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Bread making?

(33 Posts)
BabyDubsEverywhere Fri 05-Jun-09 15:11:58

Soooo, it seems my assumptions have been wrong. i always thought making your own bread would be expensive? apparently not as its on the eat cheap bit. Is it really only 20p per loaf? and what things do you have to buy, ingredients wise, for normal plain bogstandard and CHEAP bread?? thankyou

wiggletastic Fri 05-Jun-09 15:16:26

We use a breadmaker (bit of an outlay to start with but so easy to use, you just chuck the ingredients in and it does it all for you). TBH, I would have no idea how to make bread without one blush.

Basic loaf: yeast, flour, sugar, butter, milk powder, salt, water.

This probably seems like a lot of ingredients but the only one you are using a large amount of is flour which is reasonably inexpensive.

BabyDubsEverywhere Fri 05-Jun-09 15:22:20

that all seems unscary lol. Do you find it cheaper than buying bread, can you tell im on a major economy drive!

Bonneville Fri 05-Jun-09 15:25:07

I think it works out at more than 20p per loaf. I can get three loaves out of a 1.5kg bag of flour - then youve got your other ingredient costs as well - so maybe around 40p-50p per loaf. Will be cheaper if you can get flour in bulk somewhere though.

Bonneville Fri 05-Jun-09 15:26:30

Its saved me a fortune - I was paying about £1.30 for a loaf.

wiggletastic Fri 05-Jun-09 15:28:38

Its definitely cheaper even if you make 'fancy' bread with 'bits' in as they are even more expensive in the shops anyway and of course, you know exactly what has gone into your own bread. It doesn't keep as long as shop bread but you just make what you need.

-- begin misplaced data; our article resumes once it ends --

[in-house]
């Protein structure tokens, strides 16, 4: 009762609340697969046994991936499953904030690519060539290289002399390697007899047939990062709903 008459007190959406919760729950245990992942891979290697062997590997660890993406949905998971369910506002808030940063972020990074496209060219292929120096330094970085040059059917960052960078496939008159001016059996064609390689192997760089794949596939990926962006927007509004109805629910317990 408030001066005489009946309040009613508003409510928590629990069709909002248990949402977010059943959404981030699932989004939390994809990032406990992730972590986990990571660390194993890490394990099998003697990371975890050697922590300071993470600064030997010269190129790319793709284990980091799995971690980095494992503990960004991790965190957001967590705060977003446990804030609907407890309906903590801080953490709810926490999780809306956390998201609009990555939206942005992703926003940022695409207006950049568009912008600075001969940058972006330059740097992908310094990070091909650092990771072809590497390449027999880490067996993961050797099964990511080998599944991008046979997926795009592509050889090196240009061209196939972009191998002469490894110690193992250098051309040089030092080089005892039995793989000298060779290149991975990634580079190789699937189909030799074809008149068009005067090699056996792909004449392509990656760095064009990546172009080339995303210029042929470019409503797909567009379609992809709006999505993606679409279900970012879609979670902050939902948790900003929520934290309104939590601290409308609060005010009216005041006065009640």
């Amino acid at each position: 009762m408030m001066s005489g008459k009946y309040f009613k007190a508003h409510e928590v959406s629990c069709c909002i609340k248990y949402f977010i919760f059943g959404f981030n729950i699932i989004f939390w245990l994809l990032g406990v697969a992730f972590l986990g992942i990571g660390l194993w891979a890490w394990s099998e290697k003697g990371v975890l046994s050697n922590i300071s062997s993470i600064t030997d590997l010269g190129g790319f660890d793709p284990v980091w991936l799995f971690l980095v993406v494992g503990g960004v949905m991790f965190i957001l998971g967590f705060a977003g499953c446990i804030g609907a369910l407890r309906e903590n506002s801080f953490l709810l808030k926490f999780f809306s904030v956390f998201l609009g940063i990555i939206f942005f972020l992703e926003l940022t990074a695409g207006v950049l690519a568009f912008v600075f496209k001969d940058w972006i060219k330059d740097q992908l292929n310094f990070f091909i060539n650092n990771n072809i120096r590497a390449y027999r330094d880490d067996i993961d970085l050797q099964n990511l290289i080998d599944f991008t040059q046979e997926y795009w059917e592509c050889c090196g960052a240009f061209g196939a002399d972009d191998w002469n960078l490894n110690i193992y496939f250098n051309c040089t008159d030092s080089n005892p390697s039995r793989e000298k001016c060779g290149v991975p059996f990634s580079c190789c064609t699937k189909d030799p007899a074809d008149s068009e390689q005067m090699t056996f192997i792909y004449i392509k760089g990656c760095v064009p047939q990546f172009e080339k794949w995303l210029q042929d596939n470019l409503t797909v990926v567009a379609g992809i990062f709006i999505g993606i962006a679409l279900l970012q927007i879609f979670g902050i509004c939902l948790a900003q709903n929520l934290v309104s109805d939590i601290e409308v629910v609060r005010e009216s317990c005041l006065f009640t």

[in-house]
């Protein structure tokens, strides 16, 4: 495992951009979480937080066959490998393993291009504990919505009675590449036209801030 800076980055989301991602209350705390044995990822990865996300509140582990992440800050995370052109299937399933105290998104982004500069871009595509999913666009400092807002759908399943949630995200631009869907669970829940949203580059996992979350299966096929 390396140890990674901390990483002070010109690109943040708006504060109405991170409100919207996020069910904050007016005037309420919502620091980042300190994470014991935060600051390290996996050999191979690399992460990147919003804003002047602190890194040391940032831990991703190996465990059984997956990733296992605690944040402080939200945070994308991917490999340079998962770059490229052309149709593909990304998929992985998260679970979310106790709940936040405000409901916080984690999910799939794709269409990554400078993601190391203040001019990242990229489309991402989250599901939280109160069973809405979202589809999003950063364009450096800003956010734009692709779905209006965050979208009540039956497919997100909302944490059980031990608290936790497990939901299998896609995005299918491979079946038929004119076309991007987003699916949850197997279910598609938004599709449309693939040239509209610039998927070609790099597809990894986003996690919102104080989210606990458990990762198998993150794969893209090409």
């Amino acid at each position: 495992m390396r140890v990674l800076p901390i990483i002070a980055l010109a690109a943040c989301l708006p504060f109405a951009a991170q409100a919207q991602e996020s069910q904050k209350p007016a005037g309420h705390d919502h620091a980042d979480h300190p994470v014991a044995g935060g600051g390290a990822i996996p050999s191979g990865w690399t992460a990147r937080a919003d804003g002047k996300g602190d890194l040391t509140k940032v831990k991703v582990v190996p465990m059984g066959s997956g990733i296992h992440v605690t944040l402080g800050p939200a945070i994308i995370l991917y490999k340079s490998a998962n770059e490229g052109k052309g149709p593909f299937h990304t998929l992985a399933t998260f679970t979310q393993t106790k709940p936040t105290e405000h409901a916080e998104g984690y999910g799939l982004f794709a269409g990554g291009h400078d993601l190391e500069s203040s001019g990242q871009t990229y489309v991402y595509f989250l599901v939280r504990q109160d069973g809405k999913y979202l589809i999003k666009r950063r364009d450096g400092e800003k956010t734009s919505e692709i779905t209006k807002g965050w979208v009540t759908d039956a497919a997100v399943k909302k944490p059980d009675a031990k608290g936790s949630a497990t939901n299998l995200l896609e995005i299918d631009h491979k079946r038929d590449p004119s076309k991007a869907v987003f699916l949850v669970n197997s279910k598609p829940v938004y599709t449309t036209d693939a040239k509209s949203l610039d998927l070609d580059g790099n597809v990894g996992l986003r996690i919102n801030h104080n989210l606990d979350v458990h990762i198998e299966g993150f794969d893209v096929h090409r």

BabyDubsEverywhere Fri 05-Jun-09 15:29:41

yeah thats about what im doing at the moment, plus the benefits of having nice fresh bread i spose, the smell if nothing else.

Just gota convince DP to get a bread maker then!

BabyDubsEverywhere Fri 05-Jun-09 15:30:24


zanz1bar Fri 05-Jun-09 19:03:11

this, its soooo easy

zanz1bar Fri 05-Jun-09 19:05:46

Dam got the link wrong, sorry

Try youtube No-knead bread New York Times.

It is the easiest, cheapest and the best farmers market style bread you will ever eat.

northernrefugee39 Fri 05-Jun-09 20:43:02

We buy organic flour in bulk and make the dough in a breadmaker. It takes 40 mins, I set it up the night before, and then bake the rolls for breakfast while we're getting dressed.
Wiggletastic, our breadmaker gives the bread a sort of ..breadmakery smell/taste? But if you use just for dough it's gorgeous
The only problem is that more gets eaten because we love it so much.

herladyship Fri 05-Jun-09 20:46:14

like northernrefugee we make the dough in the breadmaker (chuck all ingredients in and switch on) then bake the dough in the oven, either rolls or in a silicone loaf tin (no greasing/no sticking)

couldn't be easier.. or yummier grin

BabyDubsEverywhere Sat 06-Jun-09 18:17:28

this all sounds to yummy to be true. and advise on the breadmakers? or do they all do the same thing really?

SoupDragon Sat 06-Jun-09 18:24:48

You do not need milk powder.

The Panasonic breadmaker with the nut/raisin dispenser is expensive but seems to be the one recommended most often. I got an old version from my parents for christmas and I've not bought a loaf od bread since. I've just started using it to make dough for pizza bases and also pitta bread too. Fabulous.